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Decreasing trends in the incidence of heart failure after acute myocardial infarction from 1993-2004: a study of 175,216 patients with a first acute myocardial infarction in Sweden

Journal article
Authors Masoud Shafazand
Annika Rosengren
Georg Lappas
Karl Swedberg
Maria Schaufelberger
Published in European journal of heart failure
Volume 13
Issue 2
Pages 135-41
ISSN 1879-0844
Publication year 2011
Published at Institute of Medicine, Department of Emergeny and Cardiovascular Medicine
Pages 135-41
Language en
Links dx.doi.org/10.1093/eurjhf/hfq205
Keywords Adult, Age Distribution, Aged, Aged, 80 and over, Female, Heart Failure/diagnosis/*epidemiology/etiology, Hospital Mortality/*trends, Hospitalization/statistics & numerical data, Humans, Incidence, Male, Middle Aged, Multivariate Analysis, Myocardial Infarction/complications/diagnosis/*epidemiology, Prognosis, Registries, Retrospective Studies, Risk Assessment, Severity of Illness Index, Sex Distribution, Stroke/complications/diagnosis/*epidemiology, Survival Analysis, Sweden/epidemiology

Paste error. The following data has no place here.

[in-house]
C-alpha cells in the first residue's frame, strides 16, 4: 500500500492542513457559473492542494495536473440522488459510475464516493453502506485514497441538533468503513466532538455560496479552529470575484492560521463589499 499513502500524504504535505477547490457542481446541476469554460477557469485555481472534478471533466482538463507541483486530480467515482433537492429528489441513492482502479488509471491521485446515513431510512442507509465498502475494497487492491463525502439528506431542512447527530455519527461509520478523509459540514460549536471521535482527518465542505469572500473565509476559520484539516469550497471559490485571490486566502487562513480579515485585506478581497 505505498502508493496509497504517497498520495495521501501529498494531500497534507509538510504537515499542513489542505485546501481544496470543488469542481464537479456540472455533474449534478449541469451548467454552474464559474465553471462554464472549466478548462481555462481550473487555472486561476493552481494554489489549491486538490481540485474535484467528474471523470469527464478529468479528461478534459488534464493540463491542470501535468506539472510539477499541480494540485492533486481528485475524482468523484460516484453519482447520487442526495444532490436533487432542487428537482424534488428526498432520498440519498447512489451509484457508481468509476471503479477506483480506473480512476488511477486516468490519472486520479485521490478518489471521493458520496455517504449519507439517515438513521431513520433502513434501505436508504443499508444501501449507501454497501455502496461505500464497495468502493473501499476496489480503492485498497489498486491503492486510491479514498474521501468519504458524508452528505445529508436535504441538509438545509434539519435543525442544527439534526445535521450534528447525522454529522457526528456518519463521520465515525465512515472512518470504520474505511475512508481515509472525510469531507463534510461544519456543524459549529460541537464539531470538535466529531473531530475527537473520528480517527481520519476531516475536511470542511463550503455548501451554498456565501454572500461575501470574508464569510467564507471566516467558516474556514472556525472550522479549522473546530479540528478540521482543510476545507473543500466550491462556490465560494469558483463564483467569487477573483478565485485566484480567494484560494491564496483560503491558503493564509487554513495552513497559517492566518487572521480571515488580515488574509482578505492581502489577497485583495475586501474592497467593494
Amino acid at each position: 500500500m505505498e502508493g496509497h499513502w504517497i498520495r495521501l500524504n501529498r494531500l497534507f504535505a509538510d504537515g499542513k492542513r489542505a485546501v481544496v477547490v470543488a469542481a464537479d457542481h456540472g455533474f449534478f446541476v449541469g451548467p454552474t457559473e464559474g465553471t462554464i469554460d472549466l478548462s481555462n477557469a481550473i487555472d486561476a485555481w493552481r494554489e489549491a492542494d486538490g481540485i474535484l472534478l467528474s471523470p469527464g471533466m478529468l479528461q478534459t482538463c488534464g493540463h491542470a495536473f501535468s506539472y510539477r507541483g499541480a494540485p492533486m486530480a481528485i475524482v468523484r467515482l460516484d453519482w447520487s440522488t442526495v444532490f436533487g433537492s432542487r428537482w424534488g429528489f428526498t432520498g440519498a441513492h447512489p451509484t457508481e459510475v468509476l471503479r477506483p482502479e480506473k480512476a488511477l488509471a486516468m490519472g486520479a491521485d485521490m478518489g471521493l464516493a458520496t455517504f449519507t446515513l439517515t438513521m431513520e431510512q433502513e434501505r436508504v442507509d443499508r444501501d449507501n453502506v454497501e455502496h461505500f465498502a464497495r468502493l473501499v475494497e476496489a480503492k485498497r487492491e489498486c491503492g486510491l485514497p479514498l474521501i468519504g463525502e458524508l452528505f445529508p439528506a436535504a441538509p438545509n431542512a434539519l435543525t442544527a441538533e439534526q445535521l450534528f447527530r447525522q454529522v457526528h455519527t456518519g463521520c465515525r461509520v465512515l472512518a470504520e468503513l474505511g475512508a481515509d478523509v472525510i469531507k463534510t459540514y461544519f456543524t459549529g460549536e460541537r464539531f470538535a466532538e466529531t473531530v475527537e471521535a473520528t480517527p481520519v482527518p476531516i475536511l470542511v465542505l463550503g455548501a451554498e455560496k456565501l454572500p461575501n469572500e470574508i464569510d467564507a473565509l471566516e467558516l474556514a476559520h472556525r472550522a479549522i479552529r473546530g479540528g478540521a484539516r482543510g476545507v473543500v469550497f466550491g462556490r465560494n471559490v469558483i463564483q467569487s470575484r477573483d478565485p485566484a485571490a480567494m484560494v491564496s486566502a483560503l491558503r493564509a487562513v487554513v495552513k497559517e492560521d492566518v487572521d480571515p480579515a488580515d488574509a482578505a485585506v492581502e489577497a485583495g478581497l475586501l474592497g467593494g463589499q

Subject categories Medical and Health Sciences

Abstract

Aims To investigate temporal trends in the risk of heart failure (HF) complicating acute myocardial infarction (AMI) and to determine whether these trends differ by gender or age. Methods and results The national Swedish hospital discharge and death registries from 1993 to 2004 were used to calculate age- and gender-specific trends for a first episode of HF within 3 years in 175 216 patients aged 35–84 and hospitalized with a first AMI. Overall, 14.4% of patients aged 35–64 and 31.5% of those aged 65–84 with AMI in 1993–1995 had a hospital diagnosis of HF within 3 years (including the index admission). Corresponding figures for patients with AMI from 2002 to 2004 were 11.5 and 28.0%, respectively. In multivariable analyses, the risk of HF decreased by 4% per year. Having had a stroke before admission increased HF risk by 37%, diabetes increased the risk by 76% and atrial fibrillation by 80%. Patients with any kind of valvular disease had a more than doubled risk. Women had a 6% higher incidence of HF than men, whereas men with an index admission for AMI who did not develop HF had higher mortality than women. Conclusions In this national sample, we observed a steady decrease in the risk of being hospitalized with HF after an AMI. However, the 3-year risk of HF remains high, with nearly one-third of AMI patients aged 65–84 developing HF within 3 years.

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